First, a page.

Bankruptcy is good social policy.
There are many myths surrounding bankruptcy. People think that you can just run up a bunch of debt, file a bankruptcy and walk away scot-free. That is far from the case. The bankruptcy code contains numerous provisions to explicitly prevent abuse.
Bankruptcy abuse prevention
For example, the bankruptcy code’s “means test” is a formula to prevent those who can repay their debt from just discharging it in a Chapter 7 Bankruptcy. If you don’t pass the means test – no Chapter 7. Your only other option then is Chapter 13 Bankruptcy where you are required to repay a portion of your debt. Another example comes in the form of bankruptcy code exemptions. Exemptions are the “asset protection” tool of the bankruptcy code. They allow you to protect a certain dollar amount of your personal property. However, you cannot purchase lots of luxury goods on credit and then file bankruptcy to wipe out the debt yet keep the goods. The bankruptcy trustee has the right to seize those goods and sell them at auction to obtain funds to repay some of your creditors.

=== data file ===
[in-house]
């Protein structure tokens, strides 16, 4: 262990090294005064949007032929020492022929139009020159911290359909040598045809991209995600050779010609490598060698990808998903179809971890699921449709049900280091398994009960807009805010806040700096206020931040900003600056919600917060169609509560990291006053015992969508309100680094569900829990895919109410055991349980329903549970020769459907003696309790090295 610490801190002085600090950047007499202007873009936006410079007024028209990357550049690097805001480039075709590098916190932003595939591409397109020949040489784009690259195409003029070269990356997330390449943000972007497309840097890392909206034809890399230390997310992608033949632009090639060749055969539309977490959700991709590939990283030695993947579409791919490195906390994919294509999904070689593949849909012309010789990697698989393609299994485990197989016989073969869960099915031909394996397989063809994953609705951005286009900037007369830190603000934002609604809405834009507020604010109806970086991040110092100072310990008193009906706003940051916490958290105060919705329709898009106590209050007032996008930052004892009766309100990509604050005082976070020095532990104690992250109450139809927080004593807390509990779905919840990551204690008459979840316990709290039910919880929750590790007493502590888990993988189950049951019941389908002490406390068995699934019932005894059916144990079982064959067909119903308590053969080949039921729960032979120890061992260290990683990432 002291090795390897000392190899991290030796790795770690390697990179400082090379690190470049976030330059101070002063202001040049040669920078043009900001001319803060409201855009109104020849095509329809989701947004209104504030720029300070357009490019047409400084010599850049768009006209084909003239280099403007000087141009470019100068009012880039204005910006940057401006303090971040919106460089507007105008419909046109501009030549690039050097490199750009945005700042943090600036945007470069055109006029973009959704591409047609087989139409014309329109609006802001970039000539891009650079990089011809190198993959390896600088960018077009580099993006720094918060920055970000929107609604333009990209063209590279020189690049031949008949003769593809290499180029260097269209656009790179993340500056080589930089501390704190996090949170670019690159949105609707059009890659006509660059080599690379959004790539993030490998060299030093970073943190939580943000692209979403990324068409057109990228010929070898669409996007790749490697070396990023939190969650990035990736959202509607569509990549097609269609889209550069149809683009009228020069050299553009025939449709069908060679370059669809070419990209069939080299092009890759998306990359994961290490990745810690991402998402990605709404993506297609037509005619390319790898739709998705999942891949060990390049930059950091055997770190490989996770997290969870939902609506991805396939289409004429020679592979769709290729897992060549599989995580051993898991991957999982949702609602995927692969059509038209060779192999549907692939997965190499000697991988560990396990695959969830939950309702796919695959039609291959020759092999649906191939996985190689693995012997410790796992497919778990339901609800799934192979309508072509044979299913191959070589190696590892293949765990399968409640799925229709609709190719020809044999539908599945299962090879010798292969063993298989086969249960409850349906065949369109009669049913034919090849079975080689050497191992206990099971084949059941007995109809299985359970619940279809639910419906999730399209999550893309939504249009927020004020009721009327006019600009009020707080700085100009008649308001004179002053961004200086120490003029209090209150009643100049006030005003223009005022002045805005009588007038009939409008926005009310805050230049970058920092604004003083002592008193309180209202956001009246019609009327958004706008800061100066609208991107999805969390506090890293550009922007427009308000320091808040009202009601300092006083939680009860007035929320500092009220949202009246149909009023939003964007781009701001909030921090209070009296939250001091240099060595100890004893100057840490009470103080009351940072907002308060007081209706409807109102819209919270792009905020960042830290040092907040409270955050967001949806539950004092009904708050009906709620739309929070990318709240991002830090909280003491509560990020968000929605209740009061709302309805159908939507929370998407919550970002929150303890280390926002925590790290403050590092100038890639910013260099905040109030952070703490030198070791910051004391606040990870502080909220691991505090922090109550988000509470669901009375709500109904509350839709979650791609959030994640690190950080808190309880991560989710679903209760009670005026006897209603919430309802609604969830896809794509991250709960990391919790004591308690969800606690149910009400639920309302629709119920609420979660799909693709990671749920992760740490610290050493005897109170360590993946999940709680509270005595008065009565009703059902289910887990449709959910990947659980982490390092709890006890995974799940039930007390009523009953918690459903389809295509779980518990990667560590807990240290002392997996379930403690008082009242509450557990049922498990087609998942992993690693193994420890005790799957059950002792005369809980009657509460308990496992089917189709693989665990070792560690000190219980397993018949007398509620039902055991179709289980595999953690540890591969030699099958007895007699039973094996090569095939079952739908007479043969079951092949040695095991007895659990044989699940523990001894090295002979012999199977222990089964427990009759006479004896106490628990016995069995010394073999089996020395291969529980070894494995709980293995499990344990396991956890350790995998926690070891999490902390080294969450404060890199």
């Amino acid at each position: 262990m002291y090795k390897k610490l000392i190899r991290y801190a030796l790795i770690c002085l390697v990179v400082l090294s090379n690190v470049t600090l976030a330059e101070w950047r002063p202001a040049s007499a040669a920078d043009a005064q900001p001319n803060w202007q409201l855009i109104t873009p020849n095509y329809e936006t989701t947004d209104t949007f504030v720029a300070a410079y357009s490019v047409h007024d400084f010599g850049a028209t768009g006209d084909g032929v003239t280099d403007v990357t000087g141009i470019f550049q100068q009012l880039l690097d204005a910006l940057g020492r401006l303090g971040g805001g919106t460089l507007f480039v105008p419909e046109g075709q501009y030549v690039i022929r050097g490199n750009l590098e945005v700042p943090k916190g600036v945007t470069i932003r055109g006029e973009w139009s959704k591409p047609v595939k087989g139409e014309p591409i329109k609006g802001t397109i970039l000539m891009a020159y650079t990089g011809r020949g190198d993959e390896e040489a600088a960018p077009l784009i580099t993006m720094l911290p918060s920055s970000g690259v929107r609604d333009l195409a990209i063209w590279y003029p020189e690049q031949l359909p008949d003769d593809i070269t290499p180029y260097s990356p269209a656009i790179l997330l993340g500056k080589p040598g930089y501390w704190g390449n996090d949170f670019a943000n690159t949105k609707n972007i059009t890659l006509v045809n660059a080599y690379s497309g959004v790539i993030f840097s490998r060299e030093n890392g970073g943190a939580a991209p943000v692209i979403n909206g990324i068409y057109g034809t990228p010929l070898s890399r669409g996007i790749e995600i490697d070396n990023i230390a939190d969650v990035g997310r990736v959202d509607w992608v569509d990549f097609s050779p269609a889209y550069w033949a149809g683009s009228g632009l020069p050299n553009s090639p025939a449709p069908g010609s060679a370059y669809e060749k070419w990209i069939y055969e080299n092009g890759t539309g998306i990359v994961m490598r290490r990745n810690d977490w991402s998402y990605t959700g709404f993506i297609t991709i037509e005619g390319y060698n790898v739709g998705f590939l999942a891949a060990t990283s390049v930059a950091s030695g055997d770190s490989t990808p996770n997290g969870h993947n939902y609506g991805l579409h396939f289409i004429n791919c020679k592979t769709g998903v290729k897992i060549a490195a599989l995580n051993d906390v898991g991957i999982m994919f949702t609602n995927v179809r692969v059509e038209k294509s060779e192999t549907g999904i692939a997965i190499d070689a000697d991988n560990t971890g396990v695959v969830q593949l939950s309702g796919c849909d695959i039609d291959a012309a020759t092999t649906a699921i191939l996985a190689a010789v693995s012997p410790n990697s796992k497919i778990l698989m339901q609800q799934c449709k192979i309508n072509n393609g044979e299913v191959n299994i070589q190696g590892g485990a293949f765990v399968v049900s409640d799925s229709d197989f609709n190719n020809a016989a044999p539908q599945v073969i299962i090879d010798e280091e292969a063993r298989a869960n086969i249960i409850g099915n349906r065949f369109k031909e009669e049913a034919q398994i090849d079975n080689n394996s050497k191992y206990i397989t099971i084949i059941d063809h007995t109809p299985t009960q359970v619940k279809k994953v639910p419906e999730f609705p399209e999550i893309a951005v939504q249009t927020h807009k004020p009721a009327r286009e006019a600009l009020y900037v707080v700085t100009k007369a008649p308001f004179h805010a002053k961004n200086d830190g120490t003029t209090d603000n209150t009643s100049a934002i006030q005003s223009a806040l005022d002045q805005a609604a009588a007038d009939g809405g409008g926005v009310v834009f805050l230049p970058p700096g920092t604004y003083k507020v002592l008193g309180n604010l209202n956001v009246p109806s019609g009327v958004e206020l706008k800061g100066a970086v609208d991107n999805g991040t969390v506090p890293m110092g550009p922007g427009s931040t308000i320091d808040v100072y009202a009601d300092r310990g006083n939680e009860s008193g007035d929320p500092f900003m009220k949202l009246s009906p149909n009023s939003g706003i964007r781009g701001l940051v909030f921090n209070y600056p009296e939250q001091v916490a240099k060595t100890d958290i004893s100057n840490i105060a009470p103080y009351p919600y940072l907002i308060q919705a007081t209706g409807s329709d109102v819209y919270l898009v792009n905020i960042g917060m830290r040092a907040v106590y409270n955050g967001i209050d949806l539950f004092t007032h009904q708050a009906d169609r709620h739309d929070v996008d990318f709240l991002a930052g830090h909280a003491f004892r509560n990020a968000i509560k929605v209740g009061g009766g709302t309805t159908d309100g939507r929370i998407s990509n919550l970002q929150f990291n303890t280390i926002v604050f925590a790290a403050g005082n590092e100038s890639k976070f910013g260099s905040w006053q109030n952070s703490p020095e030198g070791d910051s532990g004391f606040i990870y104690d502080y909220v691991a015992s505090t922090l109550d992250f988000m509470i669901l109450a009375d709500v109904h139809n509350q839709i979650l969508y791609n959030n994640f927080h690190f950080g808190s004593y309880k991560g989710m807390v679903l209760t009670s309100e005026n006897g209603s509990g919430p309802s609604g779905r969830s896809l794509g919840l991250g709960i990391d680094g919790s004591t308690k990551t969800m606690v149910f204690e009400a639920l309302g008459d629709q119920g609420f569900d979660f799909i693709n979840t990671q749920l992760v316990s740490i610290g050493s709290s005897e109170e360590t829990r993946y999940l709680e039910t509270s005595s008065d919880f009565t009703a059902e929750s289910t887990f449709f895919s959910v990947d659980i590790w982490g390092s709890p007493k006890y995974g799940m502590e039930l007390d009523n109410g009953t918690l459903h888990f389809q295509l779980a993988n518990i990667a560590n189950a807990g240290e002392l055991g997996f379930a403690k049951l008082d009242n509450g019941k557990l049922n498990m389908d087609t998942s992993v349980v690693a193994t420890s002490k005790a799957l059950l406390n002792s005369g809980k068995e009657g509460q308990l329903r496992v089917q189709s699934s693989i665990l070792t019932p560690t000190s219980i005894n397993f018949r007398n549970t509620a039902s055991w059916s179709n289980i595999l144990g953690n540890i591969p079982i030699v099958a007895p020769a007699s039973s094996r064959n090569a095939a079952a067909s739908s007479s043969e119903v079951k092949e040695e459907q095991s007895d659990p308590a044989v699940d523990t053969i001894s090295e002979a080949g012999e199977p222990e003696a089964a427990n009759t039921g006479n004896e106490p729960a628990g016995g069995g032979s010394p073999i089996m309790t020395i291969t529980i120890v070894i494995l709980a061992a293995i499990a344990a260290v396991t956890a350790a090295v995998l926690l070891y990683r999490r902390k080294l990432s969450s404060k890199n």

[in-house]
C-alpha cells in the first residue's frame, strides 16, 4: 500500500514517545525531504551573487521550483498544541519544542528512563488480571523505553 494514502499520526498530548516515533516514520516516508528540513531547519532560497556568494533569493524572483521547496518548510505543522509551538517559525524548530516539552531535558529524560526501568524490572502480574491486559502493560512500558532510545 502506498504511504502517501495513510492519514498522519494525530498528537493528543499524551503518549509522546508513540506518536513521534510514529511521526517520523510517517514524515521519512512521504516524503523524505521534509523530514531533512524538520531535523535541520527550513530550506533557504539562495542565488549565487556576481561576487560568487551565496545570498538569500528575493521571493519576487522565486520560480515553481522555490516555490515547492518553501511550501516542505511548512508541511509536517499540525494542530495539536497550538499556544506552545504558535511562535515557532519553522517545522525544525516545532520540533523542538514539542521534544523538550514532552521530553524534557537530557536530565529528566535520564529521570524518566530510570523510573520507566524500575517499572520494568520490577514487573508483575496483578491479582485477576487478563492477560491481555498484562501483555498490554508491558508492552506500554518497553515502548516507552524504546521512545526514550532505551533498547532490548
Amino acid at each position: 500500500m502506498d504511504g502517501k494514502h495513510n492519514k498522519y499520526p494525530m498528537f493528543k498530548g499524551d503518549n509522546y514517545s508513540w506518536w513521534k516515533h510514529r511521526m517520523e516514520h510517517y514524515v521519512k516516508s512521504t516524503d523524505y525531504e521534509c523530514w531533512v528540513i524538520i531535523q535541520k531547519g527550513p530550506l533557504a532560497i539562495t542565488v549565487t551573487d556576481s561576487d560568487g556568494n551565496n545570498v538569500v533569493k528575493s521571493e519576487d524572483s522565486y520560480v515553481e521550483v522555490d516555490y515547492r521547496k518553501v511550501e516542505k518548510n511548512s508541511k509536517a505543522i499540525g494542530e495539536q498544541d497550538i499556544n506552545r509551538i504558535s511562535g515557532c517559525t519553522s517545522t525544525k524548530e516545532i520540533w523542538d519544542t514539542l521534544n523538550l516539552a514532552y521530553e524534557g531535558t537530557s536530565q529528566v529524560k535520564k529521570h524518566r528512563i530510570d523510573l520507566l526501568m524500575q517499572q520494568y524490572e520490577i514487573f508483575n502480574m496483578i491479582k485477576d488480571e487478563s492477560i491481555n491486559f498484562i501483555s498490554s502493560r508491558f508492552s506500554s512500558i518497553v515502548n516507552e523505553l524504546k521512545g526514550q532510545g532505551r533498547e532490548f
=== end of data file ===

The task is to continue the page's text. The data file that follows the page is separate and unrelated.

Bankruptcy is for the honest, but unfortunate debtor.
Like many things in life, a couple bad apples tend to spoil the bunch. The general public only hears the bankruptcy horror stories. You don’t hear about the tens of thousands of bankruptcies filed that result in people rightfully discharging debt and moving on with their lives. You hear tales of people losing everything and bankruptcy ruining their lives. Those tales are the exception, not the rule. Also, if you looked closer at those horror stories, you will inevitably notice that the person filing did something dishonest or something they weren’t supposed to. A well-executed bankruptcy achieves the desired result 99% of the time. The most often comment I receive from clients after they finish their bankruptcy is that they wish they had done it sooner.